Lehrjahre and Wanderjahre 113
moustachios, evidently part and parcel of Capt. Sayers. However nobody spoke a word and I fell fast asleep as usual, but before arriving at Coventry we found out that we each had to wait till y past 12 for trains, he for _the Birmingham and myself for the London train. So there being no coffee room we took the same sitting room and chatted away, balls, etc., etc., he complimented yours very much. He is a great African traveller ; wears a beard, which he showed me, down to his waist and which he hides under his shirt and stock and sports it in travelling and in fancy dress balls. He showed me how to make a turban of my plaid, etc., etc., and was most agreeable.
Set off for London at 121. Got there 5J-Victoria Hotel-and am now at Partridge's.
Good bye. Loves, etc., FRAS. GALTON.
Writing on the 12th of January to his father, Francis says
I cannot say that I agree in what Hodgson says', but as I have written so often to you on this subject, giving my own reasons and those of others upon the question, it is scarcely necessary to repeat them. I will work like a trooper whilst I am here, and when I get to Cambridge and to Mathematics, which for the last three or four years it has been my principal wish to study, I am confident that I shall not lose time.
Please thank Mater for sending my coat. Tell Pemmy that I thought of her and the balls on Wednesday and Saturday."
On January 21 Francis reports to his father the loss of his purse
'~ I am as angry with myself as possible; the only thing that consoles me is that everybody is served out similarly, even you, e.g. your gold watch at the Spread Eagle. Catch me putting anything above 5 shillings in my coat tail pocket again. Hang the rascals. I shall have to pay Cartwright's bill for a great coat and frock coat which I ordered from Leamington and which together will be about £ll. So could you send me another cheque which I will take the same care of as a passport in Austria.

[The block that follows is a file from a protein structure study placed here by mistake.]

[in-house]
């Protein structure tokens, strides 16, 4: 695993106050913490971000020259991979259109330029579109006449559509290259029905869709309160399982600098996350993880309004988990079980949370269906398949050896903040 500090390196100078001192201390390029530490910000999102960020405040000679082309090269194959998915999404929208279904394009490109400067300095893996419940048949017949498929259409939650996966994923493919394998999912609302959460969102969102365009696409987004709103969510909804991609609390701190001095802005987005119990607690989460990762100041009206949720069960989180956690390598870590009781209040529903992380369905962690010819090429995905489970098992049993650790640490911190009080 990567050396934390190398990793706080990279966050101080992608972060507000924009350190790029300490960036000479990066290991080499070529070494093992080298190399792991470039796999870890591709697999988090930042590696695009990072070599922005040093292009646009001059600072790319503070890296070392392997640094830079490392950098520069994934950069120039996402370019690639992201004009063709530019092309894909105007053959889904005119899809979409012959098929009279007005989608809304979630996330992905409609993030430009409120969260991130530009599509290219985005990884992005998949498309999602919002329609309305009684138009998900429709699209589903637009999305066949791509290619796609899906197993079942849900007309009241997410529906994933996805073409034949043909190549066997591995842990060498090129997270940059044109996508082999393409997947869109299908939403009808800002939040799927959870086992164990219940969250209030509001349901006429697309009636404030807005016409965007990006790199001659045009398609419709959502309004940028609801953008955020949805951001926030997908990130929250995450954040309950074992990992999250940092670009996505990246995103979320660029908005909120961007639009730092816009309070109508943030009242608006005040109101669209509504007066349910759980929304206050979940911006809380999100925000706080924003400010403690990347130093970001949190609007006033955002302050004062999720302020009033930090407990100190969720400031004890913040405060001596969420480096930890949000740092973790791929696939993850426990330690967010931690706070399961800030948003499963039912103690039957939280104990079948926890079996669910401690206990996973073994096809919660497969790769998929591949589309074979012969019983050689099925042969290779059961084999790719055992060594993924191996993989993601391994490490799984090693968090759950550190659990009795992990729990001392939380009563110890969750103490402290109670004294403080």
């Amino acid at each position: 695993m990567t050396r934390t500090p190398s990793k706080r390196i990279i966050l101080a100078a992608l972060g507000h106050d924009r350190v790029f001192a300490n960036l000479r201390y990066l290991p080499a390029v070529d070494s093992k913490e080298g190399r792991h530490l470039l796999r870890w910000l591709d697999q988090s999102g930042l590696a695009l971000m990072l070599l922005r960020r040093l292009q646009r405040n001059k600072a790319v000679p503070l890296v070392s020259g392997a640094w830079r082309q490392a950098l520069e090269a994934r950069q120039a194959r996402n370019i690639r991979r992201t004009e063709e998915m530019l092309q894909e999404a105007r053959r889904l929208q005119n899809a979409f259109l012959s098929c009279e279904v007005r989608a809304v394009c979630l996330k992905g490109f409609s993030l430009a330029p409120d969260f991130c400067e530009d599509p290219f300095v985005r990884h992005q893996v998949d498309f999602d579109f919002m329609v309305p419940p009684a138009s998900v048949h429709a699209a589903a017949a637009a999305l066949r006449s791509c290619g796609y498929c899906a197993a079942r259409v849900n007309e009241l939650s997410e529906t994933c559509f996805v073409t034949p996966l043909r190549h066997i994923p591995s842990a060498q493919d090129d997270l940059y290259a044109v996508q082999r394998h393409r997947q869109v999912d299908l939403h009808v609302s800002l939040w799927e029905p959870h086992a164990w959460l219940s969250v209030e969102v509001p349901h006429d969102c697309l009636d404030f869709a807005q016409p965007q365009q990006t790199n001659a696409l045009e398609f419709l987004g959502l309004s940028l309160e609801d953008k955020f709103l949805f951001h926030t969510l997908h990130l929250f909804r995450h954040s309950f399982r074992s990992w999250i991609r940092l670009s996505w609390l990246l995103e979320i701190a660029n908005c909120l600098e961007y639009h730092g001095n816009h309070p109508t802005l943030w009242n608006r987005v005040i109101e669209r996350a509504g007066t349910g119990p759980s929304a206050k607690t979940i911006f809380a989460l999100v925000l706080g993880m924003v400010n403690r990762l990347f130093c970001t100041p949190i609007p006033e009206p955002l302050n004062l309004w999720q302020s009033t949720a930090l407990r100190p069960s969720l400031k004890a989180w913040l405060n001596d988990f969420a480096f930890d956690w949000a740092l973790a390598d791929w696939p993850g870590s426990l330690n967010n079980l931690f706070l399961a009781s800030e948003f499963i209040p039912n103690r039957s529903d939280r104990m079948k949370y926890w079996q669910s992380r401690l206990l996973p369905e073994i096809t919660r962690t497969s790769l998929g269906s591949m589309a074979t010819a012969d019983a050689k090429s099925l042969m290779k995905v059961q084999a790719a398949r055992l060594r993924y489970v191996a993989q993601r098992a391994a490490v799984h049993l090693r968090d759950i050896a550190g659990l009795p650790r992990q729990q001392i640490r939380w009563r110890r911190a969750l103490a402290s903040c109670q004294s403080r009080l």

Everything else going on prosperously. I have just received your letter, and will certainly call on Lizzie Forster' as soon as I easily can (this week or so). Your Sliding Rule is in continual use. Thank you very much for writing for my rooms at Cambridge "
The next letter is written three days later
MY DEAR GOVERNOR,
Hurrah ! not been pickpocketted after all. Purse and Door key slipped through a hole in pocket of my old Reading Coat into the lining, where I found them last night. I expect a regular good rowing blowing-up letter from you to cross - this on the road, which will do me lots of good.
Tar, Tar. FRAS. GALTON. Thanks innumerable to Delly for cardcase.
1 Presumably Hodgson was not in favour of the mathematical interlude in a medical career.
s Lizzie Forster was the Quaker lady who had been housekeeper at Duddeston after the death of Mrs Samuel Galton (Lucy Barclay).
P. G. 15